Poetry manuscripts: Two articles
Two recent articles from Alison Fraser, assistant curator of the Poetry Collection at the University of Buffalo may of interest. Both focus in part on questions of materiality — the manuscript as ‘trash’ and the clipping. The articles are:
‘Creating the Twentieth-Century Literary Archives: A Short History of the Poetry Collection at the University at Buffalo‘. Information & Culture Volume 55, Number 3, 2020, pp. 252-270.
This article describes the unfolding idea of the literary archival collection through the early history of the Poetry Collection at the University at Buffalo (UB). The influence of founder Charles Abbott’s innovative idea on special collections libraries, literary study and pedagogy, and book history helped to change these fields in dramatic and unforeseen ways, most provocatively by insisting that materials that were once assumed by librarians, scholars, and university administrators to be trash had the potential to be some of the most valuable artifacts for scholarly pursuit and collegiate education. The Poetry Collection was assembled from the efforts of its staff and the cooperation of its authors rather than from the tastes of an individual collector, demonstrating what it means for an institutional repository to design and compile its own collection democratically.
‘Mass Print, Clipping Bureaus, and the Pre-Digital Database: Reexamining Marianne Moore’s Collage Poetics through the Archives‘. Journal of Modern Literature Volume 43, Number 1, Fall 2019, pp. 19-33.
For the duration of her writing career, Marianne Moore maintained a system of clippings files inspired by early twentieth century clipping bureaus. Her files confirm scholarly observations about her proclivity for quotation and assemblage, and her devotion to unliterary, anonymous sources, but they also show an alternative to the narrative that Moore’s interest in collage stemmed from the visual arts. Moore’s clippings files and the phenomenon of clipping bureaus anticipates yet-undeveloped digital technologies and redefines the purpose and use of printed text. Moore’s clipping files are a pre-digital database searchable by metadata categories and available for micro as well as macro readings. The influence of clipping bureaus and her personal clipping files on Moore’s poetics demonstrates the profound impact of mass print on the modernists. The clippings files also show how Moore—and the American public—grappled with mass print management strategies in the early twentieth century and re-envisioned the status of the book.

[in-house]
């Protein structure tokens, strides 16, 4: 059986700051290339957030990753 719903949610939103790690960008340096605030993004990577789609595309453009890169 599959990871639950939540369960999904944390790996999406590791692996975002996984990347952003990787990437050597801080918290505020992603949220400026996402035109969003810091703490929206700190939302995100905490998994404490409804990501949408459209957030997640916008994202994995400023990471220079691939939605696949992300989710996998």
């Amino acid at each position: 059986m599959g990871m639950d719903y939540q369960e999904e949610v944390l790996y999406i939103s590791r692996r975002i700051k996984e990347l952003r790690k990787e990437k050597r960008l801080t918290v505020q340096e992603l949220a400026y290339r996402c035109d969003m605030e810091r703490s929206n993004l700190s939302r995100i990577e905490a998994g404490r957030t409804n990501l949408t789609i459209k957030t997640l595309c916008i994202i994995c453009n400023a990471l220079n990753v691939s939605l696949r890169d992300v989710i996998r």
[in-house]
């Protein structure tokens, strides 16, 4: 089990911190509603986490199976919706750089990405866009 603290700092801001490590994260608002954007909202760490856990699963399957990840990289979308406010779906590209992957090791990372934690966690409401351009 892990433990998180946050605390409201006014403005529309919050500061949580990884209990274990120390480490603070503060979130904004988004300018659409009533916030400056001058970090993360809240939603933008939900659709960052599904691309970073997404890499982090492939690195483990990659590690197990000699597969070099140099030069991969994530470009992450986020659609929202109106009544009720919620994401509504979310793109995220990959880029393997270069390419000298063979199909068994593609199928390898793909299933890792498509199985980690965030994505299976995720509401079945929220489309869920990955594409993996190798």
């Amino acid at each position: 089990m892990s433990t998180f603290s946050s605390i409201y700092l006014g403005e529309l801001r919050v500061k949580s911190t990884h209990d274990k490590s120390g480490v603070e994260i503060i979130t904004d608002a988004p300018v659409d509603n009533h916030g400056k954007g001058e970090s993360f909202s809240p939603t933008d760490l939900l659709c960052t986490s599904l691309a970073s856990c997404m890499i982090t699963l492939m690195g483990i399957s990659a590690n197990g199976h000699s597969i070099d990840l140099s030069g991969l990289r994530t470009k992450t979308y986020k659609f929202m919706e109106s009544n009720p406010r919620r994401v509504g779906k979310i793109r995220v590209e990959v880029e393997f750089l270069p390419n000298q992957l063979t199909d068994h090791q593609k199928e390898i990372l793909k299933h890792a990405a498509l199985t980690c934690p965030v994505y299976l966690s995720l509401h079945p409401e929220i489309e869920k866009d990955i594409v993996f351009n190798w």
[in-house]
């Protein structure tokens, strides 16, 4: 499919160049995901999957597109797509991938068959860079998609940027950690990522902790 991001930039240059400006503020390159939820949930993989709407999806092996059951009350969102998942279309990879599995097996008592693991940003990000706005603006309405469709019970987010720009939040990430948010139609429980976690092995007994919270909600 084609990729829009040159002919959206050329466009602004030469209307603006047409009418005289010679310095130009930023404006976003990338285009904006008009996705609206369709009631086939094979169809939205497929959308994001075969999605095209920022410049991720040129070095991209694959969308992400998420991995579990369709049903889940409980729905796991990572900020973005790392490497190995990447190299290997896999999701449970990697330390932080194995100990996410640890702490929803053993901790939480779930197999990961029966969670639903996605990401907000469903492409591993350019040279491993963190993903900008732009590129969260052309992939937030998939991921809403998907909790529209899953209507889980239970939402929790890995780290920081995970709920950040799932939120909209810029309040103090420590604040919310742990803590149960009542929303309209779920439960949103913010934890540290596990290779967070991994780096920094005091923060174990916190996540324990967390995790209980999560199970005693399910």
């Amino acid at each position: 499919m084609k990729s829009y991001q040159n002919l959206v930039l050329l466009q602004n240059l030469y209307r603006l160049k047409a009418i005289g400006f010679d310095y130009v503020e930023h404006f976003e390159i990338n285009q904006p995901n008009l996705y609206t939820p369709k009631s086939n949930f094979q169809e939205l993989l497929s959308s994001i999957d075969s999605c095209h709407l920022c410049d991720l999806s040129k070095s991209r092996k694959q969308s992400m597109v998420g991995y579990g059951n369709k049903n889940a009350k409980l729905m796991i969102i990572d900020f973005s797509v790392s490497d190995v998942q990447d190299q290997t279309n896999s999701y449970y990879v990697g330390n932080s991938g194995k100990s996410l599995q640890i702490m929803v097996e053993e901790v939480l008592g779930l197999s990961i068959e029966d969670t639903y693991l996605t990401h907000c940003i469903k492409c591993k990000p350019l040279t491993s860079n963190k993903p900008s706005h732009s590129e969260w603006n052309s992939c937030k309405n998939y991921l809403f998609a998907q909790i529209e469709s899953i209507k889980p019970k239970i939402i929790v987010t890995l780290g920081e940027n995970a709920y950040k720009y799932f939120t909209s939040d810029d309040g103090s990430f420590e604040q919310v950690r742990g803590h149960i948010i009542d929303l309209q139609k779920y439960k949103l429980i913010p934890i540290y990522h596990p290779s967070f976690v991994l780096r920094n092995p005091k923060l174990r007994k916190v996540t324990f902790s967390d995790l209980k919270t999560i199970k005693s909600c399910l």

The above articles are paywalled so access to the full articles will need to be via a library.
For more on the Marianne Moore Collection at Buffalo, there is also this article ‘Marianne Moore and Her Circle‘ on their Marianne Moore exhibition which was to run in conjunction with the conference, ‘Marianne Moore and the Archives’. The conference has since been postponed until 2021.